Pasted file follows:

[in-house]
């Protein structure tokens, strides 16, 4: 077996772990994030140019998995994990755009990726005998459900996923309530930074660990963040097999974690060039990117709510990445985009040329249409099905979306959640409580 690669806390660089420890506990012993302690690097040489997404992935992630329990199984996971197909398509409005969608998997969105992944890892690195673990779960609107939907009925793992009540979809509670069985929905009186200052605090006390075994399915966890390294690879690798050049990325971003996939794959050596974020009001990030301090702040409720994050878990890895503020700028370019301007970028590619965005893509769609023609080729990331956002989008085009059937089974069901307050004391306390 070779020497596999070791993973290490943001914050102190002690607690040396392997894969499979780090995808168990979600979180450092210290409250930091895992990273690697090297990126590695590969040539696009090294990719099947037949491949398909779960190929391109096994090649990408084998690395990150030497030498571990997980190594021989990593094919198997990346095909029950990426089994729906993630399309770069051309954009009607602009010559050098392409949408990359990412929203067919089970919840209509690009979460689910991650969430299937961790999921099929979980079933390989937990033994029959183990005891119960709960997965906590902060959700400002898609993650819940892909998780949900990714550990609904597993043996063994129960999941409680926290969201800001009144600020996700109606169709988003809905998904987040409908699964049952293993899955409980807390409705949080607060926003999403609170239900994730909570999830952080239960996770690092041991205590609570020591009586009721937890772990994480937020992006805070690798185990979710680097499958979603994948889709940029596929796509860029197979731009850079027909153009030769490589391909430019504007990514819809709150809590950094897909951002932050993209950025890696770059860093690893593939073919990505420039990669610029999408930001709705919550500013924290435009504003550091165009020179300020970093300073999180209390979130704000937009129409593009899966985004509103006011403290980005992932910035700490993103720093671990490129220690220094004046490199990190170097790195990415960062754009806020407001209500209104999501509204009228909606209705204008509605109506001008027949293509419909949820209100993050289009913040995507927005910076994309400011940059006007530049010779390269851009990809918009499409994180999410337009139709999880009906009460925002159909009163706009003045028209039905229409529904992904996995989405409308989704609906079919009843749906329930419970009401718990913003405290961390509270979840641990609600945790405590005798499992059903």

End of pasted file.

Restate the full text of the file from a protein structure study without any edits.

[in-house]
């Protein structure tokens, strides 16, 4: 077996772990994030140019998995994990755009990726005998459900996923309530930074660990963040097999974690060039990117709510990445985009040329249409099905979306959640409580 690669806390660089420890506990012993302690690097040489997404992935992630329990199984996971197909398509409005969608998997969105992944890892690195673990779960609107939907009925793992009540979809509670069985929905009186200052605090006390075994399915966890390294690879690798050049990325971003996939794959050596974020009001990030301090702040409720994050878990890895503020700028370019301007970028590619965005893509769609023609080729990331956002989008085009059937089974069901307050004391306390 070779020497596999070791993973290490943001914050102190002690607690040396392997894969499979780090995808168990979600979180450092210290409250930091895992990273690697090297990126590695590969040539696009090294990719099947037949491949398909779960190929391109096994090649990408084998690395990150030497030498571990997980190594021989990593094919198997990346095909029950990426089994729906993630399309770069051309954009009607602009010559050098392409949408990359990412929203067919089970919840209509690009979460689910991650969430299937961790999921099929979980079933390989937990033994029959183990005891119960709960997965906590902060959700400002898609993650819940892909998780949900990714550990609904597993043996063994129960999941409680926290969201800001009144600020996700109606169709988003809905998904987040409908699964049952293993899955409980807390409705949080607060926003999403609170239900994730909570999830952080239960996770690092041991205590609570020591009586009721937890772990994480937020992006805070690798185990979710680097499958979603994948889709940029596929796509860029197979731009850079027909153009030769490589391909430019504007990514819809709150809590950094897909951002932050993209950025890696770059860093690893593939073919990505420039990669610029999408930001709705919550500013924290435009504003550091165009020179300020970093300073999180209390979130704000937009129409593009899966985004509103006011403290980005992932910035700490993103720093671990490129220690220094004046490199990190170097790195990415960062754009806020407001209500209104999501509204009228909606209705204008509605109506001008027949293509419909949820209100993050289009913040995507927005910076994309400011940059006007530049010779390269851009990809918009499409994180999410337009139709999880009906009460925002159909009163706009003045028209039905229409529904992904996995989405409308989704609906079919009843749906329930419970009401718990913003405290961390509270979840641990609600945790405590005798499992059903």